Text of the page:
Vancouver Olympic officials are defending themselves after an attack by U.S. comedian Stephen Colbert, who accused Canadians of cheating by preventing U.S. athletes from getting enough ice time on the Richmond, B.C., speedskating oval.
VANOC's Renee Smith-Valade said she gets the jokes, but the American team and all other international teams are being treated fairly.
"He's just trying to push our buttons. I like Stephen Colbert, I think he's funny," said Smith-Valade.
'I'm calling on Saskatche-whiners to unclench their frosty sphincters and let Americans on to their oval.'—U.S. comedian Stephen Colbert
The popular comedian, whose Comedy Central show The Colbert Report is a satire of right-wing cable TV talk shows, recently signed on as the sponsor of the U.S. speedskating team after the previous sponsor, Dutch bank DSB, went bankrupt in October.
On Thursday's show, Colbert turned his attention to the team's access to the Canadian ice.
"Those syrup suckers won't let us practice at their Olympic venues.… At the Salt Lake Games, we let the Canadian luge team take 100 practice runs ... and you know how Mormons feel about two men lying down on each other," said the tongue-in-cheek night talk-show host.
The Richmond Oval, located south of Vancouver, is the host venue for the long-track speedskating events at the 2010 Winter Olympics in February.
"Tonight I'm calling on Saskatche-whiners to unclench their frosty sphincters and let Americans on to their oval," said Colbert, who was apparently unaware that the Olympics were being held in Vancouver, not Saskatchewan.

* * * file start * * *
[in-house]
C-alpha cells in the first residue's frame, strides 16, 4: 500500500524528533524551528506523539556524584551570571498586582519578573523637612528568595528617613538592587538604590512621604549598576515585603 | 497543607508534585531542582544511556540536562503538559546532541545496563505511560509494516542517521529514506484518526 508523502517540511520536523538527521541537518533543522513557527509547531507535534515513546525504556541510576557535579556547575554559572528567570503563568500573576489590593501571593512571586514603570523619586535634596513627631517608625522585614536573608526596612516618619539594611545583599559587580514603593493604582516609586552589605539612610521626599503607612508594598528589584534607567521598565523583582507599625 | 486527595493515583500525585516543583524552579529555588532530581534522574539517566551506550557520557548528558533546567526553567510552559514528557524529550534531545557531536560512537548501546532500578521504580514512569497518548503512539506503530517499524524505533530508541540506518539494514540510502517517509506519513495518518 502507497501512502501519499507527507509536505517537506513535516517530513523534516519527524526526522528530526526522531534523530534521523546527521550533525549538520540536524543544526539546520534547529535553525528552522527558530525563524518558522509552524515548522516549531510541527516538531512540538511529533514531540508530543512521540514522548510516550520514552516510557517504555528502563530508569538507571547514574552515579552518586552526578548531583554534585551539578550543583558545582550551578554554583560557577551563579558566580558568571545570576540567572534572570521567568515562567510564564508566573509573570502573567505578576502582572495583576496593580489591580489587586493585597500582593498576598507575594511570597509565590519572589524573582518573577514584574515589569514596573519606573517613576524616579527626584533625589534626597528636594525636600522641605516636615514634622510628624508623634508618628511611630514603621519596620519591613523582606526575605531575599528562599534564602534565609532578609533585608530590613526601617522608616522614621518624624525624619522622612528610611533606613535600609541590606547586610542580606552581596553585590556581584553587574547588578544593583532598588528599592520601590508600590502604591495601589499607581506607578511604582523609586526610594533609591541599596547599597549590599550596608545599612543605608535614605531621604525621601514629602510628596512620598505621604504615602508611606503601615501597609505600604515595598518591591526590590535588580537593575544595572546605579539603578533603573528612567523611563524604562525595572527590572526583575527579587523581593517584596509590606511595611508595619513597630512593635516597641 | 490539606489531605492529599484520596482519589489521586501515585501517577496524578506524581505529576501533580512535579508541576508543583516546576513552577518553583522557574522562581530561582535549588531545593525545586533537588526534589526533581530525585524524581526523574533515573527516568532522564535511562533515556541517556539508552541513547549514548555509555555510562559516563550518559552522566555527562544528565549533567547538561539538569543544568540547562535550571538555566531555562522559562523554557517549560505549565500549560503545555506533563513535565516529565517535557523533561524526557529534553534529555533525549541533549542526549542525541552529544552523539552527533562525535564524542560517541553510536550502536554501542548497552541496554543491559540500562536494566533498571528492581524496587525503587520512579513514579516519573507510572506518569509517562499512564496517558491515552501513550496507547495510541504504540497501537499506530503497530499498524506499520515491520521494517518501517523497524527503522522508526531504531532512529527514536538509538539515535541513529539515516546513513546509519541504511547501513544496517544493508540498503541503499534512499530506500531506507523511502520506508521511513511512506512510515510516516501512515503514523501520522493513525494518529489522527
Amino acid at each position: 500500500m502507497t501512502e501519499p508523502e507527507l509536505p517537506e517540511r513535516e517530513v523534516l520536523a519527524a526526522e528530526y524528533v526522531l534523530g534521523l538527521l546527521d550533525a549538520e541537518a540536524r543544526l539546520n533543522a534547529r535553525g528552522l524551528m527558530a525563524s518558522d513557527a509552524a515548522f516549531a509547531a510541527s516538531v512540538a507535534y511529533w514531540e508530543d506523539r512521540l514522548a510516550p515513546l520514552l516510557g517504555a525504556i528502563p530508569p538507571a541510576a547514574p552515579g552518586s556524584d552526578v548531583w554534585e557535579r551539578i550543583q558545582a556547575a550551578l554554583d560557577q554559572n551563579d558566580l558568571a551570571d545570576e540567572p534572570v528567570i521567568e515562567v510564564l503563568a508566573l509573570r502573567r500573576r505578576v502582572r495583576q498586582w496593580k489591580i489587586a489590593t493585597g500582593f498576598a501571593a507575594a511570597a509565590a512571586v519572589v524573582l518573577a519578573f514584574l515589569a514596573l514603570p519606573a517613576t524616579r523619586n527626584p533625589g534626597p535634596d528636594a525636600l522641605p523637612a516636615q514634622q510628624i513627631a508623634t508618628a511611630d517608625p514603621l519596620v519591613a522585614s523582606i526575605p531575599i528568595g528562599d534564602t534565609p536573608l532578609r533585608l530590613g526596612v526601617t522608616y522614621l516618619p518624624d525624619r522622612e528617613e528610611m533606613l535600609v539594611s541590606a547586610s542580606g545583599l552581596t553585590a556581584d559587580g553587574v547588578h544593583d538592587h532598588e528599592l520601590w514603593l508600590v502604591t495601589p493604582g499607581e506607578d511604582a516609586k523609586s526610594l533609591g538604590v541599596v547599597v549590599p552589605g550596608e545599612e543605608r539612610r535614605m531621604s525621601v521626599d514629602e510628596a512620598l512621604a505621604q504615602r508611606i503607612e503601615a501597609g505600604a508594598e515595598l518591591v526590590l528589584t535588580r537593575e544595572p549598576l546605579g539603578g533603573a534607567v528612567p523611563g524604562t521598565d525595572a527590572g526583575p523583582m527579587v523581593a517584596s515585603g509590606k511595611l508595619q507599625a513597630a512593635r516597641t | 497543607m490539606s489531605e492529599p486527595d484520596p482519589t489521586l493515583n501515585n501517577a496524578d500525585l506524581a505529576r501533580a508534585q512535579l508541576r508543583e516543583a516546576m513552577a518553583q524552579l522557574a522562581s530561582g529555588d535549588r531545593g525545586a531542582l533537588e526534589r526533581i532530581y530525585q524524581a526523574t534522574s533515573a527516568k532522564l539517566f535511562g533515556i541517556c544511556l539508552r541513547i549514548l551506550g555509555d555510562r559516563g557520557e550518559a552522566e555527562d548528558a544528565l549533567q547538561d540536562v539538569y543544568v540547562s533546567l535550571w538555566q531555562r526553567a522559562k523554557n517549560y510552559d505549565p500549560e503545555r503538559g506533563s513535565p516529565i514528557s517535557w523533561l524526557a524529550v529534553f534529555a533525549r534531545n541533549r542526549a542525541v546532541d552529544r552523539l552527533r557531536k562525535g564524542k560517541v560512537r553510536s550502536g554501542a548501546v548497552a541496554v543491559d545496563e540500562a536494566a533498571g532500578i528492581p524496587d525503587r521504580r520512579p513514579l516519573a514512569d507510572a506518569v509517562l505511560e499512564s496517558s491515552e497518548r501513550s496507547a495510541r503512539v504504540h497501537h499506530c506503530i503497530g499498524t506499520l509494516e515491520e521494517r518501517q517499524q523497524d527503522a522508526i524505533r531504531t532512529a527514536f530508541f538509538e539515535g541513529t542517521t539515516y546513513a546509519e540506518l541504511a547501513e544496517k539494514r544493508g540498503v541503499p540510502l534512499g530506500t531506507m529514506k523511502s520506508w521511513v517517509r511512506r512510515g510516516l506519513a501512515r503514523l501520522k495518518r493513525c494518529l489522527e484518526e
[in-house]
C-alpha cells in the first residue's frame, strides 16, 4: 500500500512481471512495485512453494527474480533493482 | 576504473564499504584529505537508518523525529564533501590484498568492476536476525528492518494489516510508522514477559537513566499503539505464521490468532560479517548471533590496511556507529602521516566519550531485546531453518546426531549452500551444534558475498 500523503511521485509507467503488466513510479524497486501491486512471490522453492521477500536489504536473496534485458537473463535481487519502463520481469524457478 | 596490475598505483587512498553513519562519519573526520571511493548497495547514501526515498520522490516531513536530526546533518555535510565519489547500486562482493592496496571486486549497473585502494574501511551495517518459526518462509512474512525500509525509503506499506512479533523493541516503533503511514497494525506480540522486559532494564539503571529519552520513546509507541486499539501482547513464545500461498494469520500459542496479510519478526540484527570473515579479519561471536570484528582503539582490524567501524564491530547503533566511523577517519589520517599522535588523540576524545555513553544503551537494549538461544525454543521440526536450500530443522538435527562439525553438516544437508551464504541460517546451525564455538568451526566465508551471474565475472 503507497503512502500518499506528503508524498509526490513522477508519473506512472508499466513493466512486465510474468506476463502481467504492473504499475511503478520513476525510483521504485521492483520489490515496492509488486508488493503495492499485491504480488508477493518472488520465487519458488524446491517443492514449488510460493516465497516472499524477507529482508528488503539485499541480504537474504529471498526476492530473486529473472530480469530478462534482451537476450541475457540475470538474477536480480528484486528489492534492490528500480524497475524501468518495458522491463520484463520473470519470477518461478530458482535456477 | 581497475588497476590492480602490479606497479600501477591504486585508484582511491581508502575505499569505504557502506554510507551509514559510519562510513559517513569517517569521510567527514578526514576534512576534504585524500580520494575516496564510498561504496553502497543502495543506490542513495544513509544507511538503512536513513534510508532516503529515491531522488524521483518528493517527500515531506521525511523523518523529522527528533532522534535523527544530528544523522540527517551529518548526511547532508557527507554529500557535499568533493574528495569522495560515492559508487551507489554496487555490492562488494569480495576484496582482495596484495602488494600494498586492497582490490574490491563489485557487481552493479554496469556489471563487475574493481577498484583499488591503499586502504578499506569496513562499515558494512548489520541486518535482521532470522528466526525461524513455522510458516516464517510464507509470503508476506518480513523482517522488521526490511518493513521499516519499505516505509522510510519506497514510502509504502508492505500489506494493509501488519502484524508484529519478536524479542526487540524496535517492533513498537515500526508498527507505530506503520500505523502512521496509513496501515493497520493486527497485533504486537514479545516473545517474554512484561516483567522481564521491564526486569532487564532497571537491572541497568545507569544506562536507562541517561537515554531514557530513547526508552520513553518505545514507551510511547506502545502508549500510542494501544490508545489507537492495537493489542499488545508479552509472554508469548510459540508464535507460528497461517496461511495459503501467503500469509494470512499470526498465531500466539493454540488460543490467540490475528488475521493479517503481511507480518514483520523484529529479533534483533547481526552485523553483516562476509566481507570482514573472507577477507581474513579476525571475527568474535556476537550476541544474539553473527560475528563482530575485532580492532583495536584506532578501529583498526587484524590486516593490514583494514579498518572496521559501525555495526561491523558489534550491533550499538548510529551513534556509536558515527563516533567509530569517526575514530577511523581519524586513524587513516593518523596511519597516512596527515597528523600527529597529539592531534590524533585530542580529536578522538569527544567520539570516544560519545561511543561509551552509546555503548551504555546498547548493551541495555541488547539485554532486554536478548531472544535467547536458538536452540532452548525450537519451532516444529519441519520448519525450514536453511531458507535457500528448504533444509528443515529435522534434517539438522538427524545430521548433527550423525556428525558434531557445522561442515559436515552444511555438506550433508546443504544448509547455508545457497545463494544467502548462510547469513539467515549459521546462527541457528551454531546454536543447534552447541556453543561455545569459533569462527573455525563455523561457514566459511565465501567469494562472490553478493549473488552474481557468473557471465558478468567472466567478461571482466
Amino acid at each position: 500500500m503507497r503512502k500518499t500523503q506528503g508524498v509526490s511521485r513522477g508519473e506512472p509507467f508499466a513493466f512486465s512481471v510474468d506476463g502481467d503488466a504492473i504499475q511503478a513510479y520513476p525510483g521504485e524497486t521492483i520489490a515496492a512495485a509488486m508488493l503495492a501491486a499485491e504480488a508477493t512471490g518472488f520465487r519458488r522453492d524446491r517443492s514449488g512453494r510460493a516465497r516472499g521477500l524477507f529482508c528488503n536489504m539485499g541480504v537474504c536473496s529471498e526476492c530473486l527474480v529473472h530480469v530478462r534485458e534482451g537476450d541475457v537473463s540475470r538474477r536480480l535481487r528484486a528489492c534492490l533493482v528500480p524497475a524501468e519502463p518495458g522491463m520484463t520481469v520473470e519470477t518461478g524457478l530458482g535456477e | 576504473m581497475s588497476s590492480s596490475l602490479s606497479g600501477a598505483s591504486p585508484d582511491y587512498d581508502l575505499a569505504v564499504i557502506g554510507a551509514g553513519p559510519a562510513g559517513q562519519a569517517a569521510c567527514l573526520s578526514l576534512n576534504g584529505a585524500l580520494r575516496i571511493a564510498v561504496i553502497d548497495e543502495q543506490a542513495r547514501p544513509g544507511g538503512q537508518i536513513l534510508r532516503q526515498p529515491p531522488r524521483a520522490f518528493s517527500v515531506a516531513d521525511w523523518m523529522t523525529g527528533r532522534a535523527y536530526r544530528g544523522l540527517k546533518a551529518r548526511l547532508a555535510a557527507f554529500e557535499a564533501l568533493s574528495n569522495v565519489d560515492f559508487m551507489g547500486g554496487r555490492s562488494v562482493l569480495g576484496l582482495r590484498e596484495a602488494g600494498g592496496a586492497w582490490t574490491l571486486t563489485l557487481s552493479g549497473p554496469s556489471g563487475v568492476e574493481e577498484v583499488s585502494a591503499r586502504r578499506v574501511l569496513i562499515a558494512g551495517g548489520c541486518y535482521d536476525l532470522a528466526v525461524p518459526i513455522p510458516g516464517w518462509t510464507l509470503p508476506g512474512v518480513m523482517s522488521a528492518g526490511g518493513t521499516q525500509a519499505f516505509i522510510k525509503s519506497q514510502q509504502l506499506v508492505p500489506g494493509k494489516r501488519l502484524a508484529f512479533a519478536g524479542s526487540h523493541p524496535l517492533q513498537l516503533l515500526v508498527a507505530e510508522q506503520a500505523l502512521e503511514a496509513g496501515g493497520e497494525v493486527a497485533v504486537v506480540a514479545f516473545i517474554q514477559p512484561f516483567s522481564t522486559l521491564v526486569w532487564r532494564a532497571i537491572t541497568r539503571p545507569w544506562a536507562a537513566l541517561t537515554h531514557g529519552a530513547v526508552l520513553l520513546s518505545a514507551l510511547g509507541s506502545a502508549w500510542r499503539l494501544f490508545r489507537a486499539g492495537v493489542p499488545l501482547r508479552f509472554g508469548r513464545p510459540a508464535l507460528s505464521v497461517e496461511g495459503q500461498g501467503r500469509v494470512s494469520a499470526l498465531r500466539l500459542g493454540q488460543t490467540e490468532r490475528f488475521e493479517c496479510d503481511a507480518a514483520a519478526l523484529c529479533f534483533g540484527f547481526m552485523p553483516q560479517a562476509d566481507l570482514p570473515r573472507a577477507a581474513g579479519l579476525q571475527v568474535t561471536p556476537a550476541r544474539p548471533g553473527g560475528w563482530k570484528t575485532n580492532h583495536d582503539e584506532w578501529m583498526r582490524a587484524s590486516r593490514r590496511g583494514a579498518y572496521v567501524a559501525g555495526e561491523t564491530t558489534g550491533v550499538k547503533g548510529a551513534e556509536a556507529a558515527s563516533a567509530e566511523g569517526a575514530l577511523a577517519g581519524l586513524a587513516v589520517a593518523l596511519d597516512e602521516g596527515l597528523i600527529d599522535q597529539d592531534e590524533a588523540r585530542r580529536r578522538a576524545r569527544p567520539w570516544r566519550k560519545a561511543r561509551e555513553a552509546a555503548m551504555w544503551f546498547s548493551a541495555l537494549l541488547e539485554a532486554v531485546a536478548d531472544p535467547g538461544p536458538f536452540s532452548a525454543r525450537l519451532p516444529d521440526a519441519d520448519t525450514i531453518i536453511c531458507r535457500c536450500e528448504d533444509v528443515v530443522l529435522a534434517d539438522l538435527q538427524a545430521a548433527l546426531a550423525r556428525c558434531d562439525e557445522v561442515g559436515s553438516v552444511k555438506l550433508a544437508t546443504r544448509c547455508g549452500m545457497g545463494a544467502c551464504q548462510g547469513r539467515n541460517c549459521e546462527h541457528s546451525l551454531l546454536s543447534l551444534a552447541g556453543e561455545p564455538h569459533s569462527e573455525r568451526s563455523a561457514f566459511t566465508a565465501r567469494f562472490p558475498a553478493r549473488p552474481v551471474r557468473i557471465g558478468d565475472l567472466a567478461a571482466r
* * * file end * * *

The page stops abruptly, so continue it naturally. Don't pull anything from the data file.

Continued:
During the show, Colbert also held up a sign saying "Canadian ice-holes," and claimed the Canadian national anthem was the theme song Quebec singer Céline Dion performed for the Titanic movie.
Access was fair: VANOC
But VANOC maintains it is playing by the rules.
"We've offered ample training time to international teams, including the U.S. team," said Smith-Valade. "We had training earlier this year for international teams and we're working right now to offer one more session of access to the international teams before the games."
Some international teams even failed to show up for their training sessions and the Oval sat empty, said Smith-Valade, but she couldn't say if the U.S. was one of those teams.
"The rules are — and they are very clearly set by the ISU, the International Skating Union — that the organizing committee for the Games offers a set amount of international team training time," she said.